Founder and CEO of You Go Natural (YGN) Monique Little will share her story and take us through of how she started and how it's going.
On Tuesday, Urban One’s promo team did it for the gram at the #AFAMExperience brought to the city by Houston’s on Color Social and Booked Design Space. At the #AFAMExperience guest get the opportunity to come and enjoy a one-of-a-kind photo-op experience inside the interactive art rooms inspired by African-American culture music, fashion, and more […]
http://instagram.com/p/ytXECqkhJ_/?modal=true Today’s Black History Month spotlight is Althea Gibson. Althea Gibson was born in South Carolina on August 25,1927. At an early age, she developed a love of sport. Her great talent was in tennis, but in the 1940s and ’50s, most tournaments were closed to African Americans. Gibson kept playing (and winning) until her skills […]
Can you spot all her nods to Black history and culture through her fashion?
During the 1950s, Baker frequently returned to the United States to lend her support to the Civil Rights Movement, participating in demonstrations and boycotting segregated clubs and concert venues. In 1963, Baker participated, alongside Martin Luther King Jr., in the March on Washington, and was among the many notable speakers that day. In honor of […]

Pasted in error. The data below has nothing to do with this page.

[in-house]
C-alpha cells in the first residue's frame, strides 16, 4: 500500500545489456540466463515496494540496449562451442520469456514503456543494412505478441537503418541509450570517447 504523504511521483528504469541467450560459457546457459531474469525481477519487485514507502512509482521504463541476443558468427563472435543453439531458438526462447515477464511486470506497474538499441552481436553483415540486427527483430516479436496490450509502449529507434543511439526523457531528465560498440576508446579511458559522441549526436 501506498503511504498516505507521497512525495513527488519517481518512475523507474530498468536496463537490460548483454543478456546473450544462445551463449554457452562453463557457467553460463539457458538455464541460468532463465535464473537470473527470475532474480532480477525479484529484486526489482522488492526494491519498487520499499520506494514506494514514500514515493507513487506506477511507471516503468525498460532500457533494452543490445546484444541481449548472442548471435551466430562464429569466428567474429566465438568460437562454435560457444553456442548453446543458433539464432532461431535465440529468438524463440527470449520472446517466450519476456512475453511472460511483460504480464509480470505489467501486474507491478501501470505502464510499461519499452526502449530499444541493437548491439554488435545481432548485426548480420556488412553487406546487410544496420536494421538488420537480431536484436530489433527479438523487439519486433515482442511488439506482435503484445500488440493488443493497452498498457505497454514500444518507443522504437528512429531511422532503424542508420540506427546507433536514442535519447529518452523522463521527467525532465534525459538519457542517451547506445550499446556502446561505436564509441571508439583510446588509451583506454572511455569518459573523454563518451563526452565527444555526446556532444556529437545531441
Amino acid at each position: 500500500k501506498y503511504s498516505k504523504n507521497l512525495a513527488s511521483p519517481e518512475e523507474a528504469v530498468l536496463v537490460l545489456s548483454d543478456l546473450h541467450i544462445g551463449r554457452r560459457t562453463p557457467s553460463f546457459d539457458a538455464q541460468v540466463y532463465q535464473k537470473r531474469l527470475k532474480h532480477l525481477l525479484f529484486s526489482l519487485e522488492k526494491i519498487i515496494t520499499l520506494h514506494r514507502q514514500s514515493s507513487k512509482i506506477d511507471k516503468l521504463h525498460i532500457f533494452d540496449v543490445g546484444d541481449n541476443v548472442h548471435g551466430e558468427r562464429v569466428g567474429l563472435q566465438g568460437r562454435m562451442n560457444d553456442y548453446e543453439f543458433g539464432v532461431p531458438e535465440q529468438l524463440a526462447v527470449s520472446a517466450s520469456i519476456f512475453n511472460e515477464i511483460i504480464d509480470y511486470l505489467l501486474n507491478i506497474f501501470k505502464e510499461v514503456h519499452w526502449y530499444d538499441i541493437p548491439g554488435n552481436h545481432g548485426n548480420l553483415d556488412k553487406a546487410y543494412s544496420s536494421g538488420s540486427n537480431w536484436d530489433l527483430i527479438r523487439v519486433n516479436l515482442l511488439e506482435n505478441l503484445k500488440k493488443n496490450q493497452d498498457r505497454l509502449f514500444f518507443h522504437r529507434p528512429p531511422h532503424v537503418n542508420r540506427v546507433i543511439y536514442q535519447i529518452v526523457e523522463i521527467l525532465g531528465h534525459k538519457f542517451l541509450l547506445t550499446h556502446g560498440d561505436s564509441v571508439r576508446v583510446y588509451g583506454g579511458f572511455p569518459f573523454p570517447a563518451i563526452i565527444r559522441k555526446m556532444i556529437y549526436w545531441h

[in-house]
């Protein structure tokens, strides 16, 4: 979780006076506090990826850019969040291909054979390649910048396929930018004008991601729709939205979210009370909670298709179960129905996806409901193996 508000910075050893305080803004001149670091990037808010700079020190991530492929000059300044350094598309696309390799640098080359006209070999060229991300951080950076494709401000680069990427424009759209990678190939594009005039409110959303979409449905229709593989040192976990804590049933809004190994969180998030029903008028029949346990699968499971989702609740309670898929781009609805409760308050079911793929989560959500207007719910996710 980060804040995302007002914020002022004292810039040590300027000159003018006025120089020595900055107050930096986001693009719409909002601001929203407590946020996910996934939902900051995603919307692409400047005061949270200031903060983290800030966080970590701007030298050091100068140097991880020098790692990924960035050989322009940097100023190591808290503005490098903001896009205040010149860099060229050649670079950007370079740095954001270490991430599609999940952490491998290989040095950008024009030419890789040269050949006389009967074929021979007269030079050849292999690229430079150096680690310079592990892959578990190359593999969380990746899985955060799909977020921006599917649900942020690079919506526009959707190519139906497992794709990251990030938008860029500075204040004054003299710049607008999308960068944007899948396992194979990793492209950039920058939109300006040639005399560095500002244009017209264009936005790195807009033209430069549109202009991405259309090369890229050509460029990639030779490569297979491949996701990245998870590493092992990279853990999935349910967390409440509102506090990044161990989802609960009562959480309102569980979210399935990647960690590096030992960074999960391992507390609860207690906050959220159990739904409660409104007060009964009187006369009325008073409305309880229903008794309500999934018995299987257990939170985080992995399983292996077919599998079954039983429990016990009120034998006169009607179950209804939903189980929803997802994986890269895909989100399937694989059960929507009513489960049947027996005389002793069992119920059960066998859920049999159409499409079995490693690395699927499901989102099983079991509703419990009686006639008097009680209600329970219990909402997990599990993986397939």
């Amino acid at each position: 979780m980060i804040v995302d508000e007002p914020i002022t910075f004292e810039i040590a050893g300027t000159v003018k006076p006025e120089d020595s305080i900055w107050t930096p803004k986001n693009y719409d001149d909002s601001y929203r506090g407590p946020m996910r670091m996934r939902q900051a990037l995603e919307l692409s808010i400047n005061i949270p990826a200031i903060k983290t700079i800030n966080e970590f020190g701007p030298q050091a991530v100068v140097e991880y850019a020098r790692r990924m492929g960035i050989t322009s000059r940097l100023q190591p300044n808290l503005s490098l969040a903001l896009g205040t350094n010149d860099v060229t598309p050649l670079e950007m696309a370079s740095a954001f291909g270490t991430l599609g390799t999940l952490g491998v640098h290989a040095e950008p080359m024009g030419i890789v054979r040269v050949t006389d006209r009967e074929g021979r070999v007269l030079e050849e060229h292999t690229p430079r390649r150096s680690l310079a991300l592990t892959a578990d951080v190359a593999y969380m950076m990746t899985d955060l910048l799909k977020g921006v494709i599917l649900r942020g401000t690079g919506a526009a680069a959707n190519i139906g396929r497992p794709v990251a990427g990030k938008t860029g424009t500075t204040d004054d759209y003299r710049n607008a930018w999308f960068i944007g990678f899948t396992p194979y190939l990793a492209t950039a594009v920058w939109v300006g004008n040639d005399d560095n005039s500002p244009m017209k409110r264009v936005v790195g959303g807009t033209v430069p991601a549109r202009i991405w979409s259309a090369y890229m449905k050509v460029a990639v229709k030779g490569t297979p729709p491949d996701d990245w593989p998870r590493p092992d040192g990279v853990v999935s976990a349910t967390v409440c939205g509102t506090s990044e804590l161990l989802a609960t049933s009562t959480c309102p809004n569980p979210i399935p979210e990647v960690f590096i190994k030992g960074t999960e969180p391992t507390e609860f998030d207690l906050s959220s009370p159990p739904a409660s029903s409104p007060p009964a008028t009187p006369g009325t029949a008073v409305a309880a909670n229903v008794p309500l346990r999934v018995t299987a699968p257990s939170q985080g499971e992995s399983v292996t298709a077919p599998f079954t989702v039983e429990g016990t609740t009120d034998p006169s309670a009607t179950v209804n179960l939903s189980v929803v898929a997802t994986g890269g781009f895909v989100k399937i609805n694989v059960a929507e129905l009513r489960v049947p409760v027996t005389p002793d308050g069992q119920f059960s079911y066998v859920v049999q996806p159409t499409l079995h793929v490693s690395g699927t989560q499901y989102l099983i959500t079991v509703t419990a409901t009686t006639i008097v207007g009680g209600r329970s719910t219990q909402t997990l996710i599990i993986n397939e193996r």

http://instagram.com/p/y9dsK2khHH/?modal=true Today’s Black History Month spotlight is Hiram Revels. Hiram R. Revels was born on September 27, 1827, in Fayetteville, North Carolina. Revels was a minister who, in 1870, became the first African-American United States senator, representing the state of Mississippi. He served for a year before leaving to become the president of a historically […]
Lola Jones, 5, recreated images of Maya Angelou, Madam C. J. Walker, Rosa Parks, and other notable black women for Black History Month.
Today’s Black History Month spotlight is WEB DuBois William Edward Burghardt Du Bois, better known as W.E.B. Du Bois, was born on February 23, 1868, in Great Barrington, Massachusetts. While growing up in a mostly European American town, W.E.B. Du Bois identified himself as “mulatto,” but freely attended school with whites and was enthusiastically supported […]
NBC News Los Angeles reports the Los Angeles Unified School District is investigating a teacher who gave a word problem to 7-year-olds that featured slaves, cotton picking, “masters,” the "missus," and the “Big House.”
The U.S. Department of Education misspelled W.E.B. Du Bois’ name on Twitter while trying to pay homage to the civil rights leader.
Jayce’s Journey Inc. Celebrates Autism Awareness Month With Star Studded Sneaker Ball Gala [Photos]
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